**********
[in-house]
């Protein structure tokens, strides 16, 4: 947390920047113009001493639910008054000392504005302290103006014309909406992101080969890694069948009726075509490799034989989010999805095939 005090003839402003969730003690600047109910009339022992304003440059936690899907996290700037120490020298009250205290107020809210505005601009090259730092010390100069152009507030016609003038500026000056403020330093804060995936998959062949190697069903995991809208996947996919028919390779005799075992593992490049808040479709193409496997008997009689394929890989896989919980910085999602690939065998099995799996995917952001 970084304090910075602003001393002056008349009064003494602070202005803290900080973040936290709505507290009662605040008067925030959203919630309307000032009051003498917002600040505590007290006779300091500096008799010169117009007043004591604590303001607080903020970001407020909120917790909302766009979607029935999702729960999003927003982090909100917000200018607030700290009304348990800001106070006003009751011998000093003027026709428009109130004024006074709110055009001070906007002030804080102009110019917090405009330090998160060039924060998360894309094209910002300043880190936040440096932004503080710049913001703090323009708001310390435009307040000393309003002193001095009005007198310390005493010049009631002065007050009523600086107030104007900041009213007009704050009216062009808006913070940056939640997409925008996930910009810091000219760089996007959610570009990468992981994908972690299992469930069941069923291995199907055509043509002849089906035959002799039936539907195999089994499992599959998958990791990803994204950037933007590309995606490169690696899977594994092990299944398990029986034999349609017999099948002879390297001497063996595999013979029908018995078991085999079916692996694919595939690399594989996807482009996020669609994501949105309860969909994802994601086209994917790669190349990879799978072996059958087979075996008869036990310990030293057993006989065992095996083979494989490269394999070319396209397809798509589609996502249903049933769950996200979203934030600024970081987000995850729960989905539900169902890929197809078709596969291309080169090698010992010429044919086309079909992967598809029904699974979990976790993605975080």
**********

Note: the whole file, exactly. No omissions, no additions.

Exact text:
[in-house]
């Protein structure tokens, strides 16, 4: 947390920047113009001493639910008054000392504005302290103006014309909406992101080969890694069948009726075509490799034989989010999805095939 005090003839402003969730003690600047109910009339022992304003440059936690899907996290700037120490020298009250205290107020809210505005601009090259730092010390100069152009507030016609003038500026000056403020330093804060995936998959062949190697069903995991809208996947996919028919390779005799075992593992490049808040479709193409496997008997009689394929890989896989919980910085999602690939065998099995799996995917952001 970084304090910075602003001393002056008349009064003494602070202005803290900080973040936290709505507290009662605040008067925030959203919630309307000032009051003498917002600040505590007290006779300091500096008799010169117009007043004591604590303001607080903020970001407020909120917790909302766009979607029935999702729960999003927003982090909100917000200018607030700290009304348990800001106070006003009751011998000093003027026709428009109130004024006074709110055009001070906007002030804080102009110019917090405009330090998160060039924060998360894309094209910002300043880190936040440096932004503080710049913001703090323009708001310390435009307040000393309003002193001095009005007198310390005493010049009631002065007050009523600086107030104007900041009213007009704050009216062009808006913070940056939640997409925008996930910009810091000219760089996007959610570009990468992981994908972690299992469930069941069923291995199907055509043509002849089906035959002799039936539907195999089994499992599959998958990791990803994204950037933007590309995606490169690696899977594994092990299944398990029986034999349609017999099948002879390297001497063996595999013979029908018995078991085999079916692996694919595939690399594989996807482009996020669609994501949105309860969909994802994601086209994917790669190349990879799978072996059958087979075996008869036990310990030293057993006989065992095996083979494989490269394999070319396209397809798509589609996502249903049933769950996200979203934030600024970081987000995850729960989905539900169902890929197809078709596969291309080169090698010992010429044919086309079909992967598809029904699974979990976790993605975080």